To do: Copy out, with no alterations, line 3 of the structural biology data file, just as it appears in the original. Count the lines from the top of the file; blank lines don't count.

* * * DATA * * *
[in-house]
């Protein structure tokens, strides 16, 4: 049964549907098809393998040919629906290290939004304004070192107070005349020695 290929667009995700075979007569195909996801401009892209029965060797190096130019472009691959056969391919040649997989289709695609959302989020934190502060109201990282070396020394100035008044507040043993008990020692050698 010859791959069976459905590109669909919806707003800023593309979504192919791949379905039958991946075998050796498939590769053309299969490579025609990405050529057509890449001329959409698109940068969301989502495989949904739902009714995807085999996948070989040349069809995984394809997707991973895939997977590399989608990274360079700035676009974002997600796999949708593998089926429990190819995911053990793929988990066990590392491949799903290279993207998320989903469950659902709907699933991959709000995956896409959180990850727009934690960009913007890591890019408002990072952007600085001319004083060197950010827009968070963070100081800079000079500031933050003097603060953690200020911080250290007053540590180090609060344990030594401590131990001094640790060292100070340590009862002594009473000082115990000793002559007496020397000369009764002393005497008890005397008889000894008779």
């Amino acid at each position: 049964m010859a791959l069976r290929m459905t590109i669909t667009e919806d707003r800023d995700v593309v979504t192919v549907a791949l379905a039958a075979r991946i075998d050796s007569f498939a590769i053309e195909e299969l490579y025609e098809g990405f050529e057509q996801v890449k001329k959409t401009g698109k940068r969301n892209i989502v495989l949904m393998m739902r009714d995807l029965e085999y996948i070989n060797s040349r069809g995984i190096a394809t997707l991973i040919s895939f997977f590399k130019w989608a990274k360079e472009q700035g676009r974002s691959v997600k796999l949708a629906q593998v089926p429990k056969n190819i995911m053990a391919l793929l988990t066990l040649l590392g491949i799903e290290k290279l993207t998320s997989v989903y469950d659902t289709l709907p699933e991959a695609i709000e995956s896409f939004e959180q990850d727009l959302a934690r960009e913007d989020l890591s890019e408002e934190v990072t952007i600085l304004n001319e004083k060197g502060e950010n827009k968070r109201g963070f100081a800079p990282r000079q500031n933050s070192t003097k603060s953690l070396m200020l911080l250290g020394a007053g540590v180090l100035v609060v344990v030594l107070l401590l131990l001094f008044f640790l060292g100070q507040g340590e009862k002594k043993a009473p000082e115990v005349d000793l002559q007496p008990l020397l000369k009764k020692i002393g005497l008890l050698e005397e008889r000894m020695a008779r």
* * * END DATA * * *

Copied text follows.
């Amino acid at each position: 049964m010859a791959l069976r290929m459905t590109i669909t667009e919806d707003r800023d995700v593309v979504t192919v549907a791949l379905a039958a075979r991946i075998d050796s007569f498939a590769i053309e195909e299969l490579y025609e098809g990405f050529e057509q996801v890449k001329k959409t401009g698109k940068r969301n892209i989502v495989l949904m393998m739902r009714d995807l029965e085999y996948i070989n060797s040349r069809g995984i190096a394809t997707l991973i040919s895939f997977f590399k130019w989608a990274k360079e472009q700035g676009r974002s691959v997600k796999l949708a629906q593998v089926p429990k056969n190819i995911m053990a391919l793929l988990t066990l040649l590392g491949i799903e290290k290279l993207t998320s997989v989903y469950d659902t289709l709907p699933e991959a695609i709000e995956s896409f939004e959180q990850d727009l959302a934690r960009e913007d989020l890591s890019e408002e934190v990072t952007i600085l304004n001319e004083k060197g502060e950010n827009k968070r109201g963070f100081a800079p990282r000079q500031n933050s070192t003097k603060s953690l070396m200020l911080l250290g020394a007053g540590v180090l100035v609060v344990v030594l107070l401590l131990l001094f008044f640790l060292g100070q507040g340590e009862k002594k043993a009473p000082e115990v005349d000793l002559q007496p008990l020397l000369k009764k020692i002393g005497l008890l050698e005397e008889r000894m020695a008779r």